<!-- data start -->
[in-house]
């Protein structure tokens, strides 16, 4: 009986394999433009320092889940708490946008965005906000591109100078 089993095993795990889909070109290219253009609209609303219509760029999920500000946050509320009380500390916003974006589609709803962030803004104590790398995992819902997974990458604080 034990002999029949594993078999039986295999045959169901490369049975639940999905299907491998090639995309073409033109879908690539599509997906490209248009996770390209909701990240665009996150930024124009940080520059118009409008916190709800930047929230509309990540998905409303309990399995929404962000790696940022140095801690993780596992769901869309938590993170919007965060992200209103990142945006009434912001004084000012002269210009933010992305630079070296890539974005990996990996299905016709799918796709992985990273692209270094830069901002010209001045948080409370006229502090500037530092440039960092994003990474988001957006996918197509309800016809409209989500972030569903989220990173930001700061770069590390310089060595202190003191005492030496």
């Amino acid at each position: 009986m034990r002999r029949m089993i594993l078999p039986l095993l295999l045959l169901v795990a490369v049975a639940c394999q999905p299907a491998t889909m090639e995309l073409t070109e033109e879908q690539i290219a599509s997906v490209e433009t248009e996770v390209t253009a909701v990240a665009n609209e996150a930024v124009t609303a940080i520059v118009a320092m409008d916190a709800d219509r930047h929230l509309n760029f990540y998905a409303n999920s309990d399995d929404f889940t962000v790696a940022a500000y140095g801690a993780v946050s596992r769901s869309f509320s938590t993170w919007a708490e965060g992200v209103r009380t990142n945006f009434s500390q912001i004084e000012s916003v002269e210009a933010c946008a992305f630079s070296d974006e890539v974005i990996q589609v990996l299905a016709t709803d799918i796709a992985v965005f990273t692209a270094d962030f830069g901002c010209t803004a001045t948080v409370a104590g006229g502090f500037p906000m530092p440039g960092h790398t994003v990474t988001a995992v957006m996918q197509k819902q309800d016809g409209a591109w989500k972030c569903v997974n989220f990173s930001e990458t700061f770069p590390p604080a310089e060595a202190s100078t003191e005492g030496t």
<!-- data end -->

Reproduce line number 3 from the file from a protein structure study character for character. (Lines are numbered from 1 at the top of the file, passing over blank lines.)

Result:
């Amino acid at each position: 009986m034990r002999r029949m089993i594993l078999p039986l095993l295999l045959l169901v795990a490369v049975a639940c394999q999905p299907a491998t889909m090639e995309l073409t070109e033109e879908q690539i290219a599509s997906v490209e433009t248009e996770v390209t253009a909701v990240a665009n609209e996150a930024v124009t609303a940080i520059v118009a320092m409008d916190a709800d219509r930047h929230l509309n760029f990540y998905a409303n999920s309990d399995d929404f889940t962000v790696a940022a500000y140095g801690a993780v946050s596992r769901s869309f509320s938590t993170w919007a708490e965060g992200v209103r009380t990142n945006f009434s500390q912001i004084e000012s916003v002269e210009a933010c946008a992305f630079s070296d974006e890539v974005i990996q589609v990996l299905a016709t709803d799918i796709a992985v965005f990273t692209a270094d962030f830069g901002c010209t803004a001045t948080v409370a104590g006229g502090f500037p906000m530092p440039g960092h790398t994003v990474t988001a995992v957006m996918q197509k819902q309800d016809g409209a591109w989500k972030c569903v997974n989220f990173s930001e990458t700061f770069p590390p604080a310089e060595a202190s100078t003191e005492g030496t």